Fruit & Vegetable Magazine

Features Fruit Production
Breeding Cold Tolerance

April 20, 2016  By Dr. Alireza Rahemi Mike McArthur Phil Ryan and Andrea Kilian

 Dr. Alireza Rahemi with some of the Frost grape genotypes currently being propagated at the Simcoe Research Station.

Grapes (Vitis vinifera) are the most widely cultivated horticultural crops in the world and the viticulture industry is developing rapidly in Canada. Ontario has approximately 17,000 acres of vineyards, and in recent years vineyards have been established in Norfolk County.

Cold winters can damage cultivated grapes and, therefore, grapes with a higher freezing tolerance are desirable and growers are looking for ways to improve the winter hardiness of conventional grape cultivars.


Hybridization of common grapes with wild grapes is one way to increase the freezing tolerance of grapes. Also, appropriate rootstock enhances the grapevine’s ability to provide cold tolerant roots and trunk and is expected to increase cold hardiness.

Frost grape (Vitis vinifera)  is a native, freeze tolerant wild grape in North America and is distributed in New Brunswick, Quebec, Ontario and Manitoba. It is reported that some genotypes of this grape can tolerate -50 C during winter and those, or hybrids of them, have been used as a rootstock for the grapes. Some genetic factors in these grapes increase abiotic stress tolerance and these factors lead to the expression of some genes that help the cell to survive periods of freezing. It is assumed that some genes from Frost grapes are responsible for the superior frost tolerance of this grape.

In 2012, about 900 genotypes of Frost grapes were collected to identify new potential rootstock candidates. The clones were collected from sandy regions throughout southern Ontario (Norfolk, Elgin, Middlesex, Oxford, Brant, Kent, Haldimand, Essex, Prince Edward, Hastings, Frontenac and Grey counties). These genotypes have been propagated and are planted at Simcoe Research Station. At present, Simcoe Research Station has a very broad collection of Frost grape genetic material. The genetic diversity of this collection is being studied in collaboration with Cornell University. Also, morphological characteristics in plant structure have been evaluated in the last three years and the genetic material showed diversity in the population.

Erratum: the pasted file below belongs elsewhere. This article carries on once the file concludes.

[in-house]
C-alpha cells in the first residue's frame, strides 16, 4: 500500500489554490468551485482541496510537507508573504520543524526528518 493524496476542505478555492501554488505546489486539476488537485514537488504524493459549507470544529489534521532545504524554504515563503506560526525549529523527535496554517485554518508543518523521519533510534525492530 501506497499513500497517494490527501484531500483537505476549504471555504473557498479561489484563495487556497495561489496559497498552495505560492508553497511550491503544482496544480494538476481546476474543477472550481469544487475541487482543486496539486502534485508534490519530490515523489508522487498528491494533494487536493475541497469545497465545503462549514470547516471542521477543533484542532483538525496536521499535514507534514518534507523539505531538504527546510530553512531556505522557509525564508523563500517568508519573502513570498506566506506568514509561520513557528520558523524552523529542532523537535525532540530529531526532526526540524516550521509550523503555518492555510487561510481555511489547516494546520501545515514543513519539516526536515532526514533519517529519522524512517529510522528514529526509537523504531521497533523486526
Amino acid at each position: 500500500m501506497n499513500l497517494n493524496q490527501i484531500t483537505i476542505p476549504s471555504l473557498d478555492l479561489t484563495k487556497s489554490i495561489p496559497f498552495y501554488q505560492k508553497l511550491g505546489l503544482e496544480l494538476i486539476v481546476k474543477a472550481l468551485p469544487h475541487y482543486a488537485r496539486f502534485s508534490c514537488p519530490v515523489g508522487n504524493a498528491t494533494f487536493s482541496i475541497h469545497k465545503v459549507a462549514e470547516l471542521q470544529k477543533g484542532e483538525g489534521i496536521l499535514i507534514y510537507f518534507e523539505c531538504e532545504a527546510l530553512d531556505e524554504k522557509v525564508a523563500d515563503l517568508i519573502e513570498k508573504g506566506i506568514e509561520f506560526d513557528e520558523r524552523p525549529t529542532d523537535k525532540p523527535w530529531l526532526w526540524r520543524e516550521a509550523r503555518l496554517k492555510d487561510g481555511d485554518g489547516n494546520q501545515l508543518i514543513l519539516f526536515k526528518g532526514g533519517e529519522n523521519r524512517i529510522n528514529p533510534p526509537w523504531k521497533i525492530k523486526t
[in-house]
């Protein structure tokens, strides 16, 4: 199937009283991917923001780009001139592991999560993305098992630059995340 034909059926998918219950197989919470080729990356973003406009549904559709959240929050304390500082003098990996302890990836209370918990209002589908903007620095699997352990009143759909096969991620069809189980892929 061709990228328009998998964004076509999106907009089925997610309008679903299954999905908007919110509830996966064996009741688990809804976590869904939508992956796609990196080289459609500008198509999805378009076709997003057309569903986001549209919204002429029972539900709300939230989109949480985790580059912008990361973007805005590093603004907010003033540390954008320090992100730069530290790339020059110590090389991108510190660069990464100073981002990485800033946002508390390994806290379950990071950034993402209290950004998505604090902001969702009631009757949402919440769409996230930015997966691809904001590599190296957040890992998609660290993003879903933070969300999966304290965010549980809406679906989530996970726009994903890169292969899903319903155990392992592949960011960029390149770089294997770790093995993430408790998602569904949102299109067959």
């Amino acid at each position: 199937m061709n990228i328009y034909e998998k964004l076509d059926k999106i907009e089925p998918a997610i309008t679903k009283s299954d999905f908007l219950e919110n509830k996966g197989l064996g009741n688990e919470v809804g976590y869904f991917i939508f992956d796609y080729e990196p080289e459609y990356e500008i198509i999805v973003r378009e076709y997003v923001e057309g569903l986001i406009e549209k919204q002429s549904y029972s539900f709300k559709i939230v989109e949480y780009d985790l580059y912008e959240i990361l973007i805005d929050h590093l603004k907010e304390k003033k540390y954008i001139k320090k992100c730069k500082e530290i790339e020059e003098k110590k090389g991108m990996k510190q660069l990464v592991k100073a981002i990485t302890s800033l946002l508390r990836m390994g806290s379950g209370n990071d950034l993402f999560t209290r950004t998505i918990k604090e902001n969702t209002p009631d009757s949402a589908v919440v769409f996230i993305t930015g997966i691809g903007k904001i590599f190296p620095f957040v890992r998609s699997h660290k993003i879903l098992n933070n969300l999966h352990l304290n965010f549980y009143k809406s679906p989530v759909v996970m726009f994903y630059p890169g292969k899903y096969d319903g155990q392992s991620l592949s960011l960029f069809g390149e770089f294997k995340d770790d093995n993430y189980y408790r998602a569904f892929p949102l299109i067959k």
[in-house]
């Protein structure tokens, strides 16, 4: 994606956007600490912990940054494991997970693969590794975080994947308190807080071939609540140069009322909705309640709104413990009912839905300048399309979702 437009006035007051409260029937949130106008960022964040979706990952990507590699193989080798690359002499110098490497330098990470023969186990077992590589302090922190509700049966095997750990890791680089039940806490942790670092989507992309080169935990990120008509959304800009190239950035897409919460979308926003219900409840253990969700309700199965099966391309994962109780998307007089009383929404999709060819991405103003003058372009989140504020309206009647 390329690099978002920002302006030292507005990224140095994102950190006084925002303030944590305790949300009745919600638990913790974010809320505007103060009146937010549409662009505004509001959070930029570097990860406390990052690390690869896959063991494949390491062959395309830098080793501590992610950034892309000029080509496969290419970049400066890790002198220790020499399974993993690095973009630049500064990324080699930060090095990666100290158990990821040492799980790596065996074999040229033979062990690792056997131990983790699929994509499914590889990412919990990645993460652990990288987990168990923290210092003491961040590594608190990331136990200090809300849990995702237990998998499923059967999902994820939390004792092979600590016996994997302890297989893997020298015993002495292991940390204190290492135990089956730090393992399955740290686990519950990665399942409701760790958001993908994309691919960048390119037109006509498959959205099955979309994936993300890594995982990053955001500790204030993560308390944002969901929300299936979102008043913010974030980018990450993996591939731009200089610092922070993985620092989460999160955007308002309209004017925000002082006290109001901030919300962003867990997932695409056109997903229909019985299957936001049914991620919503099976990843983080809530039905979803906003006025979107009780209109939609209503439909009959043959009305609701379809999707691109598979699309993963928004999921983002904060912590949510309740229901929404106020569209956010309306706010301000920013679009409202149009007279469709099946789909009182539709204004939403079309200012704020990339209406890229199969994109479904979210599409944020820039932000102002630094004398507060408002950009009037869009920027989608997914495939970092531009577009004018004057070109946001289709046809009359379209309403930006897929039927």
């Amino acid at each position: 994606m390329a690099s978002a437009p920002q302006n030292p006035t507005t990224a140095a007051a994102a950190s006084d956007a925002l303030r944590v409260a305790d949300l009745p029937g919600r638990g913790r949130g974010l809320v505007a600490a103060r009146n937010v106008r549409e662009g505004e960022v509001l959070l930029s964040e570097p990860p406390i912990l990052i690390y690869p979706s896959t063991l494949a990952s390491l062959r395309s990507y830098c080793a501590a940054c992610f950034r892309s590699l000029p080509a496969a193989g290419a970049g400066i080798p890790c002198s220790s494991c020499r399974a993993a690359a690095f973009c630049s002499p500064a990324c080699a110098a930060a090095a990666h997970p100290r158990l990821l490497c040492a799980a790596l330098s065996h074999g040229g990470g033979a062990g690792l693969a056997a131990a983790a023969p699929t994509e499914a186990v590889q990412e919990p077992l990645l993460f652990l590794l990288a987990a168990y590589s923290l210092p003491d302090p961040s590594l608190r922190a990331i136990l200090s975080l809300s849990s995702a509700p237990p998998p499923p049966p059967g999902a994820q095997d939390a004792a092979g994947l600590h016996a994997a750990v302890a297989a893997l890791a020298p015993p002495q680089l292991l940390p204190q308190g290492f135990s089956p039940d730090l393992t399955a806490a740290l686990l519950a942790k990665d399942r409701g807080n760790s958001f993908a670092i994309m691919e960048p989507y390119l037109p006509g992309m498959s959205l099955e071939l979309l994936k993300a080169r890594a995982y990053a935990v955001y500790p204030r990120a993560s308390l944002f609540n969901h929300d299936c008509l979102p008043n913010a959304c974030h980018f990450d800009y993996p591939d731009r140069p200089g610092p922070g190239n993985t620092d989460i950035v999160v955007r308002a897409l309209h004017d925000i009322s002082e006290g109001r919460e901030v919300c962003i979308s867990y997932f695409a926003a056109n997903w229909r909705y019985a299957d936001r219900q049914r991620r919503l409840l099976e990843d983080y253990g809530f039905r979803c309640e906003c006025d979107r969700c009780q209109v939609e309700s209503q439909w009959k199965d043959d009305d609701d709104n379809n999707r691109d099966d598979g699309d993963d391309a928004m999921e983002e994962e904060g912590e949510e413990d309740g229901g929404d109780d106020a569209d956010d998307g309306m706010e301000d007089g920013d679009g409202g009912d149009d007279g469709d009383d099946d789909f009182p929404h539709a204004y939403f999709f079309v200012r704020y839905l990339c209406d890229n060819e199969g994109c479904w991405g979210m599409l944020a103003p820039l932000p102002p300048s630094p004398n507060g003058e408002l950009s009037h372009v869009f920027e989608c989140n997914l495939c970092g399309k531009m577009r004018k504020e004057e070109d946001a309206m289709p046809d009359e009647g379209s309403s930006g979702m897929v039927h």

Drought resistance, based on the morphological characteristics, is also under evaluation on 12 pre-selected genotypes. Biochemical assay along with other physiological and morphological characteristics have been used to assess drought resistance in controlled environments in the greenhouse with three different drought levels. Pinot noir grapevines have been grafted on these selections and the grafted vines were planted in the field for more evaluations.

These rootstocks will increase the competitiveness of grape growers and provide them with better choices of rootstocks for grapes.

This project was funded in part through Growing Forward 2 (GF2), a federal-provincial-territorial initiative. The Ontario Grape and Wine Research Incorporation (OGWRI), Grape Growers of Ontario (GGO), Ontario South Coast Wineries and Growers Association (OSCWGA), VineTech Nursery, and Dubois Agrinovation Company also have co-operated and assisted in the project.




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